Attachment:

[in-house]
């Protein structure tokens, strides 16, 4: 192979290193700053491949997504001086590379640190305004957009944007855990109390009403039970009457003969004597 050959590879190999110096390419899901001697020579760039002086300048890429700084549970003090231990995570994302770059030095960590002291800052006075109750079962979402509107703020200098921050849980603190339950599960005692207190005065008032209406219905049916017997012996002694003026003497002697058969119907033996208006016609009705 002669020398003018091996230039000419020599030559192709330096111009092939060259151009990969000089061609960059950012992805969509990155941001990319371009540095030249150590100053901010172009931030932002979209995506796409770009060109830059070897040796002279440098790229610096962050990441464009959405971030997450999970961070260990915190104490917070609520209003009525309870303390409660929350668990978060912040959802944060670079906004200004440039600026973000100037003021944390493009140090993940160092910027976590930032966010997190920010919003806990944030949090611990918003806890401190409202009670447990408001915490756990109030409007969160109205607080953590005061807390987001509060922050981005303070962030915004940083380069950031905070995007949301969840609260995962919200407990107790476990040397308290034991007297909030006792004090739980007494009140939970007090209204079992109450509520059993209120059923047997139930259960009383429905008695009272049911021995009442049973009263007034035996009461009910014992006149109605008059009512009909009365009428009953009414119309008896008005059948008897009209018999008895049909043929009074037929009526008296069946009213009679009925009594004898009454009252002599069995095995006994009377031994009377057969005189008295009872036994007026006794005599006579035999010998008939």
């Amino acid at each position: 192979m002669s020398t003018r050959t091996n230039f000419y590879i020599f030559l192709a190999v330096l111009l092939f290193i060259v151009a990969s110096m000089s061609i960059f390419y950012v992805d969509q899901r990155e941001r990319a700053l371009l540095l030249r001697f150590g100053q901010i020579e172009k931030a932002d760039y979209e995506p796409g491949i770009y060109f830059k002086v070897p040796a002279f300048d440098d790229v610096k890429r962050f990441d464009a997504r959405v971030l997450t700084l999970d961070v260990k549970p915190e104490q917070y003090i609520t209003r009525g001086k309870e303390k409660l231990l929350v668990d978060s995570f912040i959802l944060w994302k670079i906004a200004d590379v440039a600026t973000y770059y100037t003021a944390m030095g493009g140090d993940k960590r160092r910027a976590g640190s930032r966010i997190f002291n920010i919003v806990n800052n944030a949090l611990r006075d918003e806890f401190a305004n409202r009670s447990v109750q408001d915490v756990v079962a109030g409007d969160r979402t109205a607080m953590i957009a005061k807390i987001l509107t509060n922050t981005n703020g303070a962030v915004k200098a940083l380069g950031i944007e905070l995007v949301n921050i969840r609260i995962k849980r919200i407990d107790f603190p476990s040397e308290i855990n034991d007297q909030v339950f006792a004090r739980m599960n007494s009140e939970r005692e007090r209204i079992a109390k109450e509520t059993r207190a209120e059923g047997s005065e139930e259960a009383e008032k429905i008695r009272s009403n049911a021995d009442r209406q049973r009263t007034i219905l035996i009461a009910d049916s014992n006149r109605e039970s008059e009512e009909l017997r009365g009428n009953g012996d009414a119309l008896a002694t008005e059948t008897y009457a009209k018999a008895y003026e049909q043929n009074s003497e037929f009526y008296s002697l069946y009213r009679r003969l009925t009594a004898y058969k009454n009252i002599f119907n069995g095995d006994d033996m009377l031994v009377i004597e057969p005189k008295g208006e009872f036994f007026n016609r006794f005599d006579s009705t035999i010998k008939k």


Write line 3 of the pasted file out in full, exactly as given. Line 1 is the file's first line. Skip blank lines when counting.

């Amino acid at each position: 192979m002669s020398t003018r050959t091996n230039f000419y590879i020599f030559l192709a190999v330096l111009l092939f290193i060259v151009a990969s110096m000089s061609i960059f390419y950012v992805d969509q899901r990155e941001r990319a700053l371009l540095l030249r001697f150590g100053q901010i020579e172009k931030a932002d760039y979209e995506p796409g491949i770009y060109f830059k002086v070897p040796a002279f300048d440098d790229v610096k890429r962050f990441d464009a997504r959405v971030l997450t700084l999970d961070v260990k549970p915190e104490q917070y003090i609520t209003r009525g001086k309870e303390k409660l231990l929350v668990d978060s995570f912040i959802l944060w994302k670079i906004a200004d590379v440039a600026t973000y770059y100037t003021a944390m030095g493009g140090d993940k960590r160092r910027a976590g640190s930032r966010i997190f002291n920010i919003v806990n800052n944030a949090l611990r006075d918003e806890f401190a305004n409202r009670s447990v109750q408001d915490v756990v079962a109030g409007d969160r979402t109205a607080m953590i957009a005061k807390i987001l509107t509060n922050t981005n703020g303070a962030v915004k200098a940083l380069g950031i944007e905070l995007v949301n921050i969840r609260i995962k849980r919200i407990d107790f603190p476990s040397e308290i855990n034991d007297q909030v339950f006792a004090r739980m599960n007494s009140e939970r005692e007090r209204i079992a109390k109450e509520t059993r207190a209120e059923g047997s005065e139930e259960a009383e008032k429905i008695r009272s009403n049911a021995d009442r209406q049973r009263t007034i219905l035996i009461a009910d049916s014992n006149r109605e039970s008059e009512e009909l017997r009365g009428n009953g012996d009414a119309l008896a002694t008005e059948t008897y009457a009209k018999a008895y003026e049909q043929n009074s003497e037929f009526y008296s002697l069946y009213r009679r003969l009925t009594a004898y058969k009454n009252i002599f119907n069995g095995d006994d033996m009377l031994v009377i004597e057969p005189k008295g208006e009872f036994f007026n016609r006794f005599d006579s009705t035999i010998k008939k």